The Health Department encourages people of all ages to get a seasonal flu shot from a healthcare provider, local pharmacy, retailer or big box store. Flu vaccination can reduce flu illnesses, doctors’ visits, and missed work and school (even virtual school) due to flu, as well as prevent flu-related hospitalizations and deaths.
The Howard County Health Department will continue to update the list below with upcoming community flu clinics as they are scheduled. The annual flu vaccine is also available from most local healthcare providers, pharmacies, urgent care centers and many large retail locations.
Note: For the 2023-24 flu season the Health Department will offer both Flulaval Quadrivalent flu vaccine (for the general population ages 6 months and older) and a limited supply of Fluzone High-Dose Quadrivalent flu vaccine (for individuals 65 years and older). Please continue to check this page for information on registering to receive your flu shot from the Health Department.
If enrolled in Medicare, please have your Medicare number available when attending any HCHD flu vaccination clinic. There will be no charge to you, and by allowing HCHD to recover a portion of the vaccination cost from Medicare you help us extend our services to even more community members to keep Howard County healthy.
Online registration for community flu clinics is not currently available. Please monitor this page for updated information. Walk-ins are welcome at all community flu clinics.
|Flu Vaccine Clinic Location||Date & Time||Registration|
Howard County Health Department
8930 Stanford Blvd., Columbia, MD 21045
*Cancelled on 11/13 and 11/14*
Are you a senior who needs a ride to your flu shot? Neighbor Ride provides a FREE ride to your chosen provider. For more information, visit neighborride.org/freeride or call 410-884-RIDE (7433)
Information about high dose flu vaccine
The CDC’s Advisory Committee on Immunization Practices (ACIP) changed their guidance about flu shots for people 65 and over for the 22-23 Flu Season. It is now recommended that this age group get vaccinated with a high dose or adjuvanted flu vaccine if they are available. These types of vaccine have been shown to produce stronger immune responses in this age group. (Flu vaccines brands in this group include Fluzone High-Dose, Flublok, and Fluad.) If the high-dose flu vaccine is not available, ACIP still recommends that all people over 6 months old should get any accessible brand of quadrivalent flu vaccine. The Health Department will offer a limited supply of this vaccine at select community flu clinics. Please review the list above for the most up-to-date schedule.
The best way to protect yourself and your family is to get your seasonal flu vaccine.
Flu Prevention Tips
Flu prevention tips:
- Avoid close contact with sick people.
- While sick, limit contact with others as much as possible to keep from infecting them.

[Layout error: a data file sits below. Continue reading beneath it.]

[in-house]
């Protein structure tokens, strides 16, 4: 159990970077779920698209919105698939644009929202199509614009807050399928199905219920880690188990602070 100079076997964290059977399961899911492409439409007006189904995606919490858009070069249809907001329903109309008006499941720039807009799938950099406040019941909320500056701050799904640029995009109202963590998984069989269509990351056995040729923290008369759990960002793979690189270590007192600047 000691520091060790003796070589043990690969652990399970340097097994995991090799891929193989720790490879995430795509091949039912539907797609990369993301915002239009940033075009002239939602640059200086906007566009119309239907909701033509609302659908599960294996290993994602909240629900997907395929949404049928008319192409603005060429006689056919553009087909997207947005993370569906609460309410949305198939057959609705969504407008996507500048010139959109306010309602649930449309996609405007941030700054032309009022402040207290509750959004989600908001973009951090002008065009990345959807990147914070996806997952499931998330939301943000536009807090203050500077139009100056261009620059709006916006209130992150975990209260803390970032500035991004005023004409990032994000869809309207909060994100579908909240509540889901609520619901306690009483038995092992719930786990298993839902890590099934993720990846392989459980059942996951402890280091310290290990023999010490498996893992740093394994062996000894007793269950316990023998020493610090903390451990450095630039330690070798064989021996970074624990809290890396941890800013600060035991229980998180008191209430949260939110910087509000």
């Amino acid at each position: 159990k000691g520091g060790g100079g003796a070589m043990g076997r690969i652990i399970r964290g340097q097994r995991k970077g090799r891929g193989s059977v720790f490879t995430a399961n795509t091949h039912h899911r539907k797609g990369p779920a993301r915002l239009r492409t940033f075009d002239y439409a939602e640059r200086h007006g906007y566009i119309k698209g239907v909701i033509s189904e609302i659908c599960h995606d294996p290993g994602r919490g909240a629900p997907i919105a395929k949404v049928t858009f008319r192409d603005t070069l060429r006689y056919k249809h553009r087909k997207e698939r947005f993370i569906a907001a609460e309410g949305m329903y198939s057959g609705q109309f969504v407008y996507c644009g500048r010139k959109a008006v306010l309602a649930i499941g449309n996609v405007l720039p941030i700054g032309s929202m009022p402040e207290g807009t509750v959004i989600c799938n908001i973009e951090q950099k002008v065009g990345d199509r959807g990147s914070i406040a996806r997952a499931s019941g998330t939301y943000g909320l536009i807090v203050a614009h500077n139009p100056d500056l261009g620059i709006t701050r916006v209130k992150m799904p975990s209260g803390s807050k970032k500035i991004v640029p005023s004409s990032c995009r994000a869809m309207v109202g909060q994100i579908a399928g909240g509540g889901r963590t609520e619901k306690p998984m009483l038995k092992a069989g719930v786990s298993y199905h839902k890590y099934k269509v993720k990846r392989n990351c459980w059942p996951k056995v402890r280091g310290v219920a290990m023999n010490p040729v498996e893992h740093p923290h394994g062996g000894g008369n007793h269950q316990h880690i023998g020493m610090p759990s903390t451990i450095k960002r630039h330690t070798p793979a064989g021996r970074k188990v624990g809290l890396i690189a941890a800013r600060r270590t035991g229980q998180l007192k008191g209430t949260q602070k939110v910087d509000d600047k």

- If you are sick with flu-like illness, CDC recommends that you stay home for at least 24 hours after your fever is gone except to get medical care or for other necessities. (Your fever should be gone for 24 hours without the use of a fever-reducing medicine.)
- Cover your nose and mouth with a tissue when you cough or sneeze. After using a tissue, throw it in the trash and wash your hands. (Or cough or sneeze into the bend in your elbow.)
- Wash your hands often with soap and water. If soap and water are not available, use an alcohol-based hand rub.
- Avoid touching your eyes, nose and mouth. Germs spread this way.
- Clean and disinfect surfaces and objects that may be contaminated with germs like flu.
What can I do to protect myself from getting sick?
Avoid close contact with people who are sick. If you are sick, keep your distance from others to protect them from getting sick.
- If possible, stay home from work, school, and errands when you are sick. You will help prevent others from getting sick. People with the flu should stay away from others for at least 24 hours after their fever is gone. The fever should be gone without the use of a fever-lowering medicine.
- Cover your mouth and nose with a tissue or inside of your elbow when you cough or sneeze. Make sure to put used tissues in the trash after one use.
- Wash your hands often with warm water and soap. Alcohol-based hand cleaners also work.
- Avoid touching your eyes, mouth, and nose. Germs spread this way.
- Get plenty of sleep, manage your stress, drink plenty of fluids and eat nutritious food.
What is the difference between the Flu and COVID-19?
Influenza (Flu) and COVID-19 are both contagious respiratory illnesses, but they are caused by different viruses. COVID-19 is caused by infection with a new coronavirus (called SARS-CoV-2) and flu is caused by infection with influenza viruses. Because some of the symptoms of flu and COVID-19 are similar, it may be hard to tell the difference between them based on symptoms alone, and testing may be needed to help confirm a diagnosis. Flu and COVID-19 share many characteristics, but there are some key differences between the two. Click HERE to view the CDC Flu vs. COVID-19 page
Can I get the flu and COVID-19 vaccines at the same time?
According to the CDC, individuals do not need to wait between COVID-19 and flu vaccines. It's safe and convenient to get both at the same time. For more information, click here.